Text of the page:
8. Wells Fargo
Wells Fargo’s customer service score of 76 is tied for the worst of any of the major banks rated by the ACSI. While many banks sustained serious damage to their reputations in the years following the subprime mortgage crisis because of their involvement and complicity in the events leading up to it, Wells Fargo’s PR woes continue.
The bank took a serious hit to its reputation in 2016 after it came to light that company employees had been creating fake customer accounts in order to meet quotas and inflate company revenue. The company was fined millions of dollars, and in the aftermath of the scandal, Wells Fargo CEO John Stumpf stepped down. Even after Stumpf left, however, revelations about the company’s underhanded dealings continued to pile up.
In January 2020, a report by the Office of the Comptroller of the Currency, a federal banking regulator, issued new damning charges against Stumpf and the bank, with documents and testimony that workers were effectively coerced by the bank’s management to break the law. Stumpf agreed to pay a $17.5 million fine and was permanently banned from working in banking. A number of other former Wells Fargo executives face charges from the OCC.
9. Johnson & Johnson
For years, Johnson & Johnson had faced accusations from customers that its talcum product, such as baby powder, had caused their cancer. It is facing roughly 17,000 lawsuits related to the issue, including one by the state of New Mexico. In July 2018, a Missouri jury awarded $4.69 billion to 22 women who claimed J&J talcum powder gave them ovarian cancer.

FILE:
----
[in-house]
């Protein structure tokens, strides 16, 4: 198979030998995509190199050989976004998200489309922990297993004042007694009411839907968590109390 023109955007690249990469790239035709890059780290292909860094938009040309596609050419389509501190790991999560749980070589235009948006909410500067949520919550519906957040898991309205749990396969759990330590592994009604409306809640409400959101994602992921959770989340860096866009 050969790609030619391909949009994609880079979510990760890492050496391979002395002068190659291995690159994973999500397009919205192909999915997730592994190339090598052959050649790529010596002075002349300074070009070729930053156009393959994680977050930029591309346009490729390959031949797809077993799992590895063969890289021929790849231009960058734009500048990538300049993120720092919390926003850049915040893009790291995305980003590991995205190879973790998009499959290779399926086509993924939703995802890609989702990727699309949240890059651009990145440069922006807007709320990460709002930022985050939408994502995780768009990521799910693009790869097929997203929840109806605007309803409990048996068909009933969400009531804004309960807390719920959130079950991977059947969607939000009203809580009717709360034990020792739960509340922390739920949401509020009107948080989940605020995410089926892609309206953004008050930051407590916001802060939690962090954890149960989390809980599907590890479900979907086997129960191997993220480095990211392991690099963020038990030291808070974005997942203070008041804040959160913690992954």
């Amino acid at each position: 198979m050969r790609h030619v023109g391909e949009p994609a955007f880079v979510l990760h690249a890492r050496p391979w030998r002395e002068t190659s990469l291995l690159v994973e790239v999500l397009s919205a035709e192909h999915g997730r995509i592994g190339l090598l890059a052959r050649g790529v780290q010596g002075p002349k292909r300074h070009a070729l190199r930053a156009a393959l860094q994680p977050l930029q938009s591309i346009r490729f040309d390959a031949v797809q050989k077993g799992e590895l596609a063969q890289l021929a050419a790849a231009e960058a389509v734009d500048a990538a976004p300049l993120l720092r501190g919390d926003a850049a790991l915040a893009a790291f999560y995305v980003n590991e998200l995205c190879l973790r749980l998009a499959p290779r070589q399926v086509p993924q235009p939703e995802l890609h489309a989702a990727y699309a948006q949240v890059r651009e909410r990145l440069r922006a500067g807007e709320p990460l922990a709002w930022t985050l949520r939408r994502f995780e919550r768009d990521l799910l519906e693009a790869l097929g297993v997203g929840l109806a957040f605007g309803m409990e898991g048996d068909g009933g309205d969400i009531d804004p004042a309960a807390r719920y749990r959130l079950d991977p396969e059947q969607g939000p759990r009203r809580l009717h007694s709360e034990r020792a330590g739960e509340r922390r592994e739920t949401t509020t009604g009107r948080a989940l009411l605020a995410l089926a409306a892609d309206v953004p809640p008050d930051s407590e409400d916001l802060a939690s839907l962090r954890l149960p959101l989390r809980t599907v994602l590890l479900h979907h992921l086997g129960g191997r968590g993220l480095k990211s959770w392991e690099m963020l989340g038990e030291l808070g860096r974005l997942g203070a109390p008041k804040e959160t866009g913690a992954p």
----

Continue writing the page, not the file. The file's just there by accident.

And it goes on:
Further damaging the company’s reputation was a 2018 Reuters report that claimed the over 130-year-old health care company knew for more than 40 years that its baby powder contained asbestos, which is known to cause cancer. The company called the article “false and inflammatory.” Still, in October 2019, the company issued a nationwide recall of baby powder after finding asbestos in the product. Though it claims the product is now safe, J&J’s reputation is in tatters.
J&J received an F rating from the Better Business Bureau due to government action taken against the company as well as a number of unaddressed complaints.
After years of declining tobacco use among teenagers, American high school students are picking up the habit again. E-cigarette use has more than doubled among high schoolers from 2017 to 2019. Many have blamed e-cigarette maker Juul, and its small portable e-cigarettes, for contributing to the rise in underage nicotine use and addiction. The Campaign for Tobacco-Free Kids says Juuls may have especially high doses of nicotine that can hook users.
Juul Labs agreed to pull some fruity, sweet-flavored pods off brick-and-mortar store shelves in 2018 because they may be more appealing to children. In early 2020, the Trump administration banned all fruity, dessert, or mint flavors from cartridge-based e-cigarettes like Juuls.
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